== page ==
This comparison demonstrates that the cost of delayed retirement is even significant relative to dramatically rising healthcare costs, which many view as having a significant impact on workforce costs.
Best Practices for Employers
Employers are in a position to help their employees be financially secure so they may retire on time. The following are best practices that can benefit employers and employees alike.
1. Consider adopting retirement programs with features that help employees retire on time.
- Design DC plans to encourage employees to save for retirement while optimizing employer contribution dollars. This includes adopting matching contribution formulas, automatic enrollment features, and automatic escalation features that encourage employees to start saving earlier in their careers and at higher rates.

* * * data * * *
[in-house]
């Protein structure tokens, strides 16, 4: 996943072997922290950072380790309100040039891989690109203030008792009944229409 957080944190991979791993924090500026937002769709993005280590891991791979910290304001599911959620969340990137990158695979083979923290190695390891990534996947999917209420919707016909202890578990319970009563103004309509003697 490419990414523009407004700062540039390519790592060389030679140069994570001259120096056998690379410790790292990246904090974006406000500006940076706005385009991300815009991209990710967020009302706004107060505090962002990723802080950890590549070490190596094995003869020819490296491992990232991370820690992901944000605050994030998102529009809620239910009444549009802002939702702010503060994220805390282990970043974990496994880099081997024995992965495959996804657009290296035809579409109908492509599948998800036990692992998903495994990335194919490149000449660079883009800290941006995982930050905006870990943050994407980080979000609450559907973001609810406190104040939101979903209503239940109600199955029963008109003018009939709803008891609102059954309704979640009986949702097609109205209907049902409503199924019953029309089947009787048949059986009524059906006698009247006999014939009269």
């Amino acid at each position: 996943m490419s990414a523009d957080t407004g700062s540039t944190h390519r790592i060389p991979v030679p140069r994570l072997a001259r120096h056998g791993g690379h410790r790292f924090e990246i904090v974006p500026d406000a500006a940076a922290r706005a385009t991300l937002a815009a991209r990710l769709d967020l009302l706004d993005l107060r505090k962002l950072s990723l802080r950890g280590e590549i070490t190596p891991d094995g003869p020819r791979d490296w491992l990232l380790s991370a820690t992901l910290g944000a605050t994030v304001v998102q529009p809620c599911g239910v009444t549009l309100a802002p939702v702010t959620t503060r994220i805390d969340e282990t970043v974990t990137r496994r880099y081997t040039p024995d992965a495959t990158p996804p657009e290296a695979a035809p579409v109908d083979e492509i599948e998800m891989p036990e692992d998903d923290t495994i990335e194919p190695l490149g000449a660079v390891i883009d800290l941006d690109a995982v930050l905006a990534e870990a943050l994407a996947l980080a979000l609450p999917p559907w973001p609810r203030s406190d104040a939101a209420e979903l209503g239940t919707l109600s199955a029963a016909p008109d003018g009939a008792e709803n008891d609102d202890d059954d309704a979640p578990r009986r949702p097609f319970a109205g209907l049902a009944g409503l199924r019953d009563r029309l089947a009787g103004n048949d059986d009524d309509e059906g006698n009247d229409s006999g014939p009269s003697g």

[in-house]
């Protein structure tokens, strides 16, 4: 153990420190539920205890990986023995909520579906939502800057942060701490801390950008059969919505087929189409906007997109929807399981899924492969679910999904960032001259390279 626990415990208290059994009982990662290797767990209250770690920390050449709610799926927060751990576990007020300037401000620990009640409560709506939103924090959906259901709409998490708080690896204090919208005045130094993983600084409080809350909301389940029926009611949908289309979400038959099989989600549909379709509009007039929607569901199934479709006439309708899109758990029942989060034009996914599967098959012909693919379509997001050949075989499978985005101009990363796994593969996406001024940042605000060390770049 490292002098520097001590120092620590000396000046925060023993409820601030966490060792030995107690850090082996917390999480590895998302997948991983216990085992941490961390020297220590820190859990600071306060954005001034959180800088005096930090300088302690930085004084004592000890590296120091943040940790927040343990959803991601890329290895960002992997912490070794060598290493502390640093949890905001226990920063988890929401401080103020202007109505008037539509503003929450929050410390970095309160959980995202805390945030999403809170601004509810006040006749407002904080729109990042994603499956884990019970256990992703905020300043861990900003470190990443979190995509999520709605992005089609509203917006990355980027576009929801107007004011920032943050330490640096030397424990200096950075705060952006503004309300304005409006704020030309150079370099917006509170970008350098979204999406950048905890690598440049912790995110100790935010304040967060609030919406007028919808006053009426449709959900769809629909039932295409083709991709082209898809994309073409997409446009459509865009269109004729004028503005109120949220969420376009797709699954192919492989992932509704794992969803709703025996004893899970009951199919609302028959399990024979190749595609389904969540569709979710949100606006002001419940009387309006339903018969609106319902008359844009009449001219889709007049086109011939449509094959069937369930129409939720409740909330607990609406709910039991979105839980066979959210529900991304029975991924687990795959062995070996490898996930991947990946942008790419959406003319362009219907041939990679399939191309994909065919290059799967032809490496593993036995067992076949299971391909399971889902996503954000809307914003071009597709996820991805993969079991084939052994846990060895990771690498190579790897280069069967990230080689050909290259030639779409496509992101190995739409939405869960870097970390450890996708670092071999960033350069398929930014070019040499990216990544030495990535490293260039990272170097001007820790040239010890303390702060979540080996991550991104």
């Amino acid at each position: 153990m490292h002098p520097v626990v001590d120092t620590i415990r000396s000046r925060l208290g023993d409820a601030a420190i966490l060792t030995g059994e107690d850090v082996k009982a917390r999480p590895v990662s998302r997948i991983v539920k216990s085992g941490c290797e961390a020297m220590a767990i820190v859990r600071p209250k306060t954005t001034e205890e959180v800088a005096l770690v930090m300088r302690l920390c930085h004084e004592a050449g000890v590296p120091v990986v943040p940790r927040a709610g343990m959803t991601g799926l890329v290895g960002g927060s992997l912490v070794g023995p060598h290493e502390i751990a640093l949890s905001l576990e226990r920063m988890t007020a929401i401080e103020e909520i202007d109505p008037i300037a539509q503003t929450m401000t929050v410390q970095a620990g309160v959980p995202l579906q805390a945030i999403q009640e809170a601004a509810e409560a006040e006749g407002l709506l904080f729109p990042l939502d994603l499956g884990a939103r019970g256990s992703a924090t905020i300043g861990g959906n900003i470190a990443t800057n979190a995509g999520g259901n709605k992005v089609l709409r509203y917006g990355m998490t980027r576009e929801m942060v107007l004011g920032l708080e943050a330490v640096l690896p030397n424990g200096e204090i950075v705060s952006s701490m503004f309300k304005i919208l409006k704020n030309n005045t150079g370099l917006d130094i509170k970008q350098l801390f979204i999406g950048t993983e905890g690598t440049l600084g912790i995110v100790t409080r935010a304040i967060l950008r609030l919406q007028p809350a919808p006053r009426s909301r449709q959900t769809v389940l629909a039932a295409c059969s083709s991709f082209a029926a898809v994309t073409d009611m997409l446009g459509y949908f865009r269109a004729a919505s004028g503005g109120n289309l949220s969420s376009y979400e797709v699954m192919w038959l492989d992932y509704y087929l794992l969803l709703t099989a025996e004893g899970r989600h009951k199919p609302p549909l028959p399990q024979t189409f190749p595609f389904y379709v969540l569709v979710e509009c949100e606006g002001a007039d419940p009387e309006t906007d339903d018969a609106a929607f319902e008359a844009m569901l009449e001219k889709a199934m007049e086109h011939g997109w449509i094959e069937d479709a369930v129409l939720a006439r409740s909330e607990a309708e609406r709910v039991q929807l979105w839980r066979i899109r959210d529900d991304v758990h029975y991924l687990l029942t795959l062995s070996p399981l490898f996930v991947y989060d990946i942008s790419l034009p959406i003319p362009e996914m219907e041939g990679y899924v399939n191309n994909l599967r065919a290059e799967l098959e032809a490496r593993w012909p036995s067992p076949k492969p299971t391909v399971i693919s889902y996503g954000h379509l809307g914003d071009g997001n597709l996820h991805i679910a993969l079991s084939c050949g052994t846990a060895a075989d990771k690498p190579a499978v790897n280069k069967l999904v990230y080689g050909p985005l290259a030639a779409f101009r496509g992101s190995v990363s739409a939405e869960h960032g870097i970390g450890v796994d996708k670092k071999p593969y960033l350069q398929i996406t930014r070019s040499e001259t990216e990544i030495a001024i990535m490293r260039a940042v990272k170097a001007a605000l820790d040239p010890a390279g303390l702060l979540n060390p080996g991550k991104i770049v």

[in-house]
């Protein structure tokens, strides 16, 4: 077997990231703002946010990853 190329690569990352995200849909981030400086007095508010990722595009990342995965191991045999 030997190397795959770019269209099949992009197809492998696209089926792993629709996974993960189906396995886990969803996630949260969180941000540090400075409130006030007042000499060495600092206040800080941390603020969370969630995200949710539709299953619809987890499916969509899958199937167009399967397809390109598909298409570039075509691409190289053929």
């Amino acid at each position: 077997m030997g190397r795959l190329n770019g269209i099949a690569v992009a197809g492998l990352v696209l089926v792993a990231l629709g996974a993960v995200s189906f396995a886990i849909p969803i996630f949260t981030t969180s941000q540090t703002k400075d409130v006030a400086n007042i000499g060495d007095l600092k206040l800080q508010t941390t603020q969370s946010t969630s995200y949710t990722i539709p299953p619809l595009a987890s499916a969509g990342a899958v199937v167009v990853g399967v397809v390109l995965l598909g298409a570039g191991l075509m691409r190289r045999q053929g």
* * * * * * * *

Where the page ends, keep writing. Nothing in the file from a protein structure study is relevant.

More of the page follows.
- Make available guaranteed lifetime income products to help reduce the level of DC savings that employees need to generate their desired level of retirement income. Prudential’s research estimates that incorporating guaranteed lifetime income products into a DC plan reduces the level of assets required for a typical participant to retire at age 65 by 36%.20 Fifty-three percent of surveyed finance executives believe DC plan participants will make better behavioral decisions (e.g., not getting out of investments at the wrong time) if they are invested in an option that includes a guaranteed income feature.21
- Provide Qualified Default Investment Alternatives, such as target-date funds. Fifty-three percent of surveyed finance executives say that participants are apt to make better investment decisions when presented with pre-packaged diversified investments like target-date funds.22